an airplane with rows of seats

Late To The Party: 7 Reasons Why The A220 Is My New Favourite Narrowbody Plane

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Today I flew Swiss’ A220 from London City Airport to Zurich Airport. This was my first time flying out of London City Airport (I’ve flown into it once), my first time flying Swiss in economy, but most remarkably to me, my first time on an A220. I love trying new aircraft types, and the A220 had been on my radar for a while (I had a booking on a Swiss A220 back in 2017 actually, though it got swapped to an A320 around a month before departure).

an airplane on the runway at night
My cute little A220 at London City Airport

This is undoubtedly my favourite narrowbody aircraft – I definitely prefer this aircraft to the A320neo family (I’ve never flown a 737 MAX, though far prefer the A220 to the 737). I’m probably quite late to the party, though I’d seek out the A220 when flying Swiss or another airline that operates this aircraft. Here are a few reasons why.

1. Not many middle seats in a 2-3 configuration

In an era where you have to pay for seat selection on most intra-European flights, the A220 features economy class seats in a 2-3 configuration, so only 20% of the seats are middle seats. In reality some passengers get free seat selection so there’s more than a 20% chance you’ll be assigned a middle seat, though there are certainly more aisles and windows to end up in here. If you’re in intra-European business class (or luck out like I did) and sit on the left hand side of the plane, you’ll even get both seats to yourself!

an airplane with rows of seats
Swiss A220 Economy Class

2. Wide seats

Even if you do end up in a middle seat, I found the A220 seats to be very wide and comfortable. I believe they’re 18″ wide. I did luck out with an empty seat next to me, though I’ve definitely had the same in A320 (especially in intra-European business class!) and not felt it being as wide. Needless to say that this is eons ahead of an economy class seat on the 737.

a row of seats on an airplane
Swiss A220 Economy Class

3. A stunning cabin

Not only that, but I found the A220 cabin to be particularly visually appealing in the nighttime. During takeoff and landing all the lights were dimmed (as per protocol), though the exit lights were Star Trek-style oval lights that worked particularly well with Swiss’ economy seats’ silver finishes. What a sleek looking cabin!

a plane with seats and seats on
Swiss A220 Economy Class Cabin during Takeoff

4. Massive windows

The A220 must have some of the biggest windows I have ever seen on a plane – it rivals the windows seen on an A350! Unfortunately Swiss doesn’t generally tend to keep their windows particularly clean, though still it was nice to have a more panoramic view out of London City Airport than I otherwise would on an E195.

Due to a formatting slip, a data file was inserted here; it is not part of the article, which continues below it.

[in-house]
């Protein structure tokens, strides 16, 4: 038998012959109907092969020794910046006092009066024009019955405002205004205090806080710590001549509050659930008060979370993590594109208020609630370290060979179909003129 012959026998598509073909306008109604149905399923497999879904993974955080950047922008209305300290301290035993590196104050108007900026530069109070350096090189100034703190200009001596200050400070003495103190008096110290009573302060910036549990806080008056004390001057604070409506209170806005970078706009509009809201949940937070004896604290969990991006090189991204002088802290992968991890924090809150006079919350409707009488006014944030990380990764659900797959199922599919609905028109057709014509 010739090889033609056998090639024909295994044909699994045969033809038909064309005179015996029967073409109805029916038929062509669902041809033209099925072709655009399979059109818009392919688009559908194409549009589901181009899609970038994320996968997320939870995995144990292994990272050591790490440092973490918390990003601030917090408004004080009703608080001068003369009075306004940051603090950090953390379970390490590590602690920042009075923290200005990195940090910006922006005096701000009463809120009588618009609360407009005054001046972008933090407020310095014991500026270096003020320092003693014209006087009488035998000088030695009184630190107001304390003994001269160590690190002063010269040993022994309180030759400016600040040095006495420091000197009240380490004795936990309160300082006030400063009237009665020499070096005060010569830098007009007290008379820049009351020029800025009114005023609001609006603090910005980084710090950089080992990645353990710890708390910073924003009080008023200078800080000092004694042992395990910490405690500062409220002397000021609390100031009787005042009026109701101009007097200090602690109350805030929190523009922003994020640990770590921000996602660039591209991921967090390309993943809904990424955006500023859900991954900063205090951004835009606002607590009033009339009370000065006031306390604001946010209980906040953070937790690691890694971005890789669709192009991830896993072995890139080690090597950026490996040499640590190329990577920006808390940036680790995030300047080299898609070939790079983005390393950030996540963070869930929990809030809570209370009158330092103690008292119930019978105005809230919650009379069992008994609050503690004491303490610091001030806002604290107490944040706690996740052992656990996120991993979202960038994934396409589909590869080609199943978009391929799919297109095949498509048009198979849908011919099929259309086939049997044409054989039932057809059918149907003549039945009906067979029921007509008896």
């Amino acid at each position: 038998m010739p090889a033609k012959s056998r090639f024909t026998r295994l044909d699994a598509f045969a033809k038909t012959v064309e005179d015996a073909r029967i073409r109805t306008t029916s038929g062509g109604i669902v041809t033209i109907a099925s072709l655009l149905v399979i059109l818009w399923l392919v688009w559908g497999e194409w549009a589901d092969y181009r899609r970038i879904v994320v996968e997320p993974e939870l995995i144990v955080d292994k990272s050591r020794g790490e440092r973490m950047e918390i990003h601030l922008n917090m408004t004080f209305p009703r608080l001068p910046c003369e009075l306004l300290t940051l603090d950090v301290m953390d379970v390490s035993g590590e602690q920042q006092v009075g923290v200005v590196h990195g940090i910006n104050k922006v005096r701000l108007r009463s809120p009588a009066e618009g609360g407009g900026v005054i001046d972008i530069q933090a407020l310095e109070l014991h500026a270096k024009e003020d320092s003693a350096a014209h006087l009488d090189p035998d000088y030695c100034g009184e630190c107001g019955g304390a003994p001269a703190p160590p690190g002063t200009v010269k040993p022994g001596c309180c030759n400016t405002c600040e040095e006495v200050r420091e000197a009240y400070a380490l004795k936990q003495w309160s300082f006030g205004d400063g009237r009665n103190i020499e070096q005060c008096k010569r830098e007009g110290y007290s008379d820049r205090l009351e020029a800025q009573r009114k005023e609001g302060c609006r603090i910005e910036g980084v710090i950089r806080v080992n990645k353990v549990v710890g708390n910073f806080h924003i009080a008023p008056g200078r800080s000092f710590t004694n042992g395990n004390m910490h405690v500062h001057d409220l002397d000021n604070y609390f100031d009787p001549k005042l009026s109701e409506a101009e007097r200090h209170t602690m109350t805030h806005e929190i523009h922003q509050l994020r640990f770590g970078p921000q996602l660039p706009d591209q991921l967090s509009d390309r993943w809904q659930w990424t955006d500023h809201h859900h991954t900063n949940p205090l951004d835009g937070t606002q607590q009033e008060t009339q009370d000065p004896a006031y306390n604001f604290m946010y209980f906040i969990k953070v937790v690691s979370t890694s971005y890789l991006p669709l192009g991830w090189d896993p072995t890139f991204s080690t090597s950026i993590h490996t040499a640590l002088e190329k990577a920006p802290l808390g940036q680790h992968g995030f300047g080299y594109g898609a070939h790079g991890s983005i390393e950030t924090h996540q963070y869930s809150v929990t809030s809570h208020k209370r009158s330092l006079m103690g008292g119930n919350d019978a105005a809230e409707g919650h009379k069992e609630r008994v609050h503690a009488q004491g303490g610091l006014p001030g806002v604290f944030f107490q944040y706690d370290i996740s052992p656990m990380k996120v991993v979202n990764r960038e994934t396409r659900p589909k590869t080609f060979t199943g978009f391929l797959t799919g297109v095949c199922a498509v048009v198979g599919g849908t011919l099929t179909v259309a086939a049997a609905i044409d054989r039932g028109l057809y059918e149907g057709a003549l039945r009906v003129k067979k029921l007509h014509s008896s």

5. A quiet cabin

I also found the Swiss A220 cabin to be very quiet – I’d say the A320neo is comparable in that regard. I don’t have a decibel meter, though I definitely could listen to music on my (non-noise cancelling) AirPods without cranking up to full volume.

6. Safety video screening on the overhead panels…HOW COOL!

This is the bit that got me most excited – the safety video was screened on the overhead panels. Take that, A350! And yes, Swiss has air nozzles on their A220s too!

a overhead panel with a screen and a safety video
Swiss A220 Economy Class Safety Video

7. The sleekest bathrooms I’ve ever seen on a plane

The A220 must have some of the nicest bathrooms I’ve seen on a plane, especially on a narrowbody in economy class. The bathroom was very large, and the lighting was really nice. Compare that to the 737 MAX, where you can’t even stand in the bathroom without being squeezed by both walls.

a bathroom with a sink and toilet
Swiss A220 Economy Class Bathroom

A couple thoughts on Swiss’ economy experience

I knew coming in that Swiss’ A220s wouldn’t have WiFi or power ports (this is also true of their A320s, which I reviewed last year). I also know that the general trend for intra-European airlines is to have buy-on-board catering in economy, so I came in with very low expectations.

When managing my booking I saw the choice to pre-order a poke bowl. I did, and a poke bowl it was! It came with noodles instead of rice, though the fish was fresh and high quality, and the bowl itself was very flavourful. Since I pre-ordered, the poke bowl set me back 7 CHF – I’d also ordered a “Tony mate” carbonated tea drink from the menu, which was a relatively pricier 4 CHF, though it was delicious. I’d be sure I’d end up paying more than 11 CHF (£10.25/HK$102.5) for a meal like this on the ground.

a bowl of food on a tray
Swiss A220 Economy Class Meal

Conclusion: My Favourite Narrowbody Aircraft

I wasn’t expecting to enjoy my very first A220 flight as much as I did. Granted, I got an empty seat next to me on an otherwise full flight, though I found the cabin sleek, the seats wide, the windows massive, and the airplane quiet. If I were to choose a flight on a route with many different frequencies, I’d definitely seek out the A220 over other narrowbody aircraft, even if it came at a small premium/required going out of my way to a further airport.

What’s your favourite narrowbody aircraft?

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